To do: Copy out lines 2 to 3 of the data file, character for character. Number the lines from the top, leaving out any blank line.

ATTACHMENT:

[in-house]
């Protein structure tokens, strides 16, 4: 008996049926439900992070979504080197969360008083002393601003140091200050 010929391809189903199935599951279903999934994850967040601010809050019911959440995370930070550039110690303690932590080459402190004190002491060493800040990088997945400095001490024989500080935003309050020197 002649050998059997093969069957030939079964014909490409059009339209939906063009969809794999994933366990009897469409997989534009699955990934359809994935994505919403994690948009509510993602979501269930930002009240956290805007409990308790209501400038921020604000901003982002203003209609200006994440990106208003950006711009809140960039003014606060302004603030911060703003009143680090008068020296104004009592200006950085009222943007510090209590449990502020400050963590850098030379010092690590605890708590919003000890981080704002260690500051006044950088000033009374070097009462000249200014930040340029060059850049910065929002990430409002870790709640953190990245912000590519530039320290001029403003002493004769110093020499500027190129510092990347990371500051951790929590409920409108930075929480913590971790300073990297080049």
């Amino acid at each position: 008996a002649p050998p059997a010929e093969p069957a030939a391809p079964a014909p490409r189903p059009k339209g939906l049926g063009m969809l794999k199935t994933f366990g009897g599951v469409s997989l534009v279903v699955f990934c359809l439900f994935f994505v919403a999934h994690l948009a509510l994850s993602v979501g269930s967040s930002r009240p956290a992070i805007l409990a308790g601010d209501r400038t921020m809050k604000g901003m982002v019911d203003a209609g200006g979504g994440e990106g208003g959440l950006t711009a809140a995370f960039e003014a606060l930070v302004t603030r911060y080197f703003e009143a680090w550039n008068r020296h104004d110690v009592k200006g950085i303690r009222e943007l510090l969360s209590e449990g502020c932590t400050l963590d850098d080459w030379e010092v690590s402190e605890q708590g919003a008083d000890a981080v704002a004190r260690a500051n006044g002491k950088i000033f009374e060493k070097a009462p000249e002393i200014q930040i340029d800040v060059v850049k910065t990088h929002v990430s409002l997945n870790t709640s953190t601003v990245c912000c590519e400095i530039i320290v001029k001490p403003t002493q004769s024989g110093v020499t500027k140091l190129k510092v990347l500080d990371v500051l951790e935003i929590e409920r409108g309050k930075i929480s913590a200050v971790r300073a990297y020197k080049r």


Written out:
């Protein structure tokens, strides 16, 4: 008996049926439900992070979504080197969360008083002393601003140091200050 010929391809189903199935599951279903999934994850967040601010809050019911959440995370930070550039110690303690932590080459402190004190002491060493800040990088997945400095001490024989500080935003309050020197 002649050998059997093969069957030939079964014909490409059009339209939906063009969809794999994933366990009897469409997989534009699955990934359809994935994505919403994690948009509510993602979501269930930002009240956290805007409990308790209501400038921020604000901003982002203003209609200006994440990106208003950006711009809140960039003014606060302004603030911060703003009143680090008068020296104004009592200006950085009222943007510090209590449990502020400050963590850098030379010092690590605890708590919003000890981080704002260690500051006044950088000033009374070097009462000249200014930040340029060059850049910065929002990430409002870790709640953190990245912000590519530039320290001029403003002493004769110093020499500027190129510092990347990371500051951790929590409920409108930075929480913590971790300073990297080049």
């Amino acid at each position: 008996a002649p050998p059997a010929e093969p069957a030939a391809p079964a014909p490409r189903p059009k339209g939906l049926g063009m969809l794999k199935t994933f366990g009897g599951v469409s997989l534009v279903v699955f990934c359809l439900f994935f994505v919403a999934h994690l948009a509510l994850s993602v979501g269930s967040s930002r009240p956290a992070i805007l409990a308790g601010d209501r400038t921020m809050k604000g901003m982002v019911d203003a209609g200006g979504g994440e990106g208003g959440l950006t711009a809140a995370f960039e003014a606060l930070v302004t603030r911060y080197f703003e009143a680090w550039n008068r020296h104004d110690v009592k200006g950085i303690r009222e943007l510090l969360s209590e449990g502020c932590t400050l963590d850098d080459w030379e010092v690590s402190e605890q708590g919003a008083d000890a981080v704002a004190r260690a500051n006044g002491k950088i000033f009374e060493k070097a009462p000249e002393i200014q930040i340029d800040v060059v850049k910065t990088h929002v990430s409002l997945n870790t709640s953190t601003v990245c912000c590519e400095i530039i320290v001029k001490p403003t002493q004769s024989g110093v020499t500027k140091l190129k510092v990347l500080d990371v500051l951790e935003i929590e409920r409108g309050k930075i929480s913590a200050v971790r300073a990297y020197k080049r």